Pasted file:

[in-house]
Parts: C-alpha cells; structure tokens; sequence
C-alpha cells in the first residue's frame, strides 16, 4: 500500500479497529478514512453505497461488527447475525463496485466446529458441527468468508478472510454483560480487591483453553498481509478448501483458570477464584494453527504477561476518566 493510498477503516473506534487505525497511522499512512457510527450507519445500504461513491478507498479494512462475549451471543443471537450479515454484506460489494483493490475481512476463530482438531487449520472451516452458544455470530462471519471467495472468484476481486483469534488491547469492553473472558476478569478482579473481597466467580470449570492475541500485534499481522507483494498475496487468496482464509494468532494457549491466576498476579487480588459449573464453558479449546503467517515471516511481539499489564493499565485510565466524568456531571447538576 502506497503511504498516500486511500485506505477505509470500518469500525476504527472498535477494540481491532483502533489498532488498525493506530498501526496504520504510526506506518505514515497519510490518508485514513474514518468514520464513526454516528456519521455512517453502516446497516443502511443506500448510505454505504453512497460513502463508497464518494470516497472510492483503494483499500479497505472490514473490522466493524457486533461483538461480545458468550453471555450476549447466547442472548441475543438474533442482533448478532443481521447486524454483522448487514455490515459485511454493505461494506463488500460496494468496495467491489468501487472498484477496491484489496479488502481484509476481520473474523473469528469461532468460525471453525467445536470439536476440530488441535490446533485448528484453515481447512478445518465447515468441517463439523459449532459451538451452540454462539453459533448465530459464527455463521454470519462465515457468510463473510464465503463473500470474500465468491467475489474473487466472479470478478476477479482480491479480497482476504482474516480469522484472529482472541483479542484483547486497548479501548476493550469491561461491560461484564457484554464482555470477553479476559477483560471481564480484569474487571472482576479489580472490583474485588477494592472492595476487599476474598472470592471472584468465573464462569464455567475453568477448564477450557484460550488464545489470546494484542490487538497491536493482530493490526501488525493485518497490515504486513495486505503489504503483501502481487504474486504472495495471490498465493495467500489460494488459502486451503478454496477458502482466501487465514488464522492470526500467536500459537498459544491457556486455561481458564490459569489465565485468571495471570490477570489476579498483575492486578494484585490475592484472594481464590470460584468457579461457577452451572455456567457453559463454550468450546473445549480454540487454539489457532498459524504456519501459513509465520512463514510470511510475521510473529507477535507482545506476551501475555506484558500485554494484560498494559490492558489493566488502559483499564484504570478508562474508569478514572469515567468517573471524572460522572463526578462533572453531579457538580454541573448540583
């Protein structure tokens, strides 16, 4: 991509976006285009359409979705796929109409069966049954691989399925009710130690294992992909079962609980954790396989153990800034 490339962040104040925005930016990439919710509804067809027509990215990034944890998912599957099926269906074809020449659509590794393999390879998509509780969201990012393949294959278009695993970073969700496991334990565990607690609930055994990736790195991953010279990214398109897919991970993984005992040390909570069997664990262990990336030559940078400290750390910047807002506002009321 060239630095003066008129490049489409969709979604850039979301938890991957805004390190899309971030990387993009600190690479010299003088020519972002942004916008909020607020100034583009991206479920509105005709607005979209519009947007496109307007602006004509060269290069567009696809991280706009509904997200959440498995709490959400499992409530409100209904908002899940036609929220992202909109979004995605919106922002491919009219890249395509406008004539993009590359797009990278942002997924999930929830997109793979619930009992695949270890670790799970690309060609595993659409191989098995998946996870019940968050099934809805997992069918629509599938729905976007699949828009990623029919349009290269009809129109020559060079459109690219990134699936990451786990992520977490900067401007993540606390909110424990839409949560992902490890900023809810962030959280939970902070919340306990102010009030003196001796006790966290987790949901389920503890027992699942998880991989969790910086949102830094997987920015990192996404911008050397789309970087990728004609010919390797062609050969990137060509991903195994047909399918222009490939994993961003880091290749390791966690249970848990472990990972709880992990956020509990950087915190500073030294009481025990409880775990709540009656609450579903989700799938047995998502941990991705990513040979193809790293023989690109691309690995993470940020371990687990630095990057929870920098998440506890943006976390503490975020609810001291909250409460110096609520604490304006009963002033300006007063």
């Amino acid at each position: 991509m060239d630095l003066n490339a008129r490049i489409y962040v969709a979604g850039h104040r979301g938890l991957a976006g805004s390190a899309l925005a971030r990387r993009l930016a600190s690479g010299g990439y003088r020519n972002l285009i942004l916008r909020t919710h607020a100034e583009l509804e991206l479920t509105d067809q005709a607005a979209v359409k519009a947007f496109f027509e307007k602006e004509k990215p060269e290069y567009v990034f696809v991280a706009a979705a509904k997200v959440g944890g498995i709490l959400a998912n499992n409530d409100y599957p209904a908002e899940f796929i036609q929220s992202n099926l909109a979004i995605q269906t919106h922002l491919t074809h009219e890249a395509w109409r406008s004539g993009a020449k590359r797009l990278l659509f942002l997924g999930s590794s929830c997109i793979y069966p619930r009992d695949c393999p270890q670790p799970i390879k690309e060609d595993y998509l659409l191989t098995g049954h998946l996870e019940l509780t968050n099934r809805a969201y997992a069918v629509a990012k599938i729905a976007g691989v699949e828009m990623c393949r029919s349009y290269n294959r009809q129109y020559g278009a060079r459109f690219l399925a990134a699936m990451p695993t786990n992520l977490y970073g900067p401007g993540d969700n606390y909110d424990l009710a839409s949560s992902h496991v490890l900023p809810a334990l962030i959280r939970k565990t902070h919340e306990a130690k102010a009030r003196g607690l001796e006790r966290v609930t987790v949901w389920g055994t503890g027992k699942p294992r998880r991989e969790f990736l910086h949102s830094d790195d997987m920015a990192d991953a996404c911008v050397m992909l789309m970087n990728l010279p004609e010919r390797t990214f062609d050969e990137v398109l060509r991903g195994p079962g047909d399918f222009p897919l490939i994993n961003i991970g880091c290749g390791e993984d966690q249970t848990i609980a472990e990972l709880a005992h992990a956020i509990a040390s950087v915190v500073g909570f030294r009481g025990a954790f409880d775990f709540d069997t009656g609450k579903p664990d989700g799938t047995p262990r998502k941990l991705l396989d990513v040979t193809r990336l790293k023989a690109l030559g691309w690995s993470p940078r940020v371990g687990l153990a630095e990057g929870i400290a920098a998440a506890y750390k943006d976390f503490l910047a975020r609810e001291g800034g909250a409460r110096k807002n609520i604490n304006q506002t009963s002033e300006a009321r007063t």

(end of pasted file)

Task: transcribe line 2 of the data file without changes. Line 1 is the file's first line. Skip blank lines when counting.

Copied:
Parts: C-alpha cells; structure tokens; sequence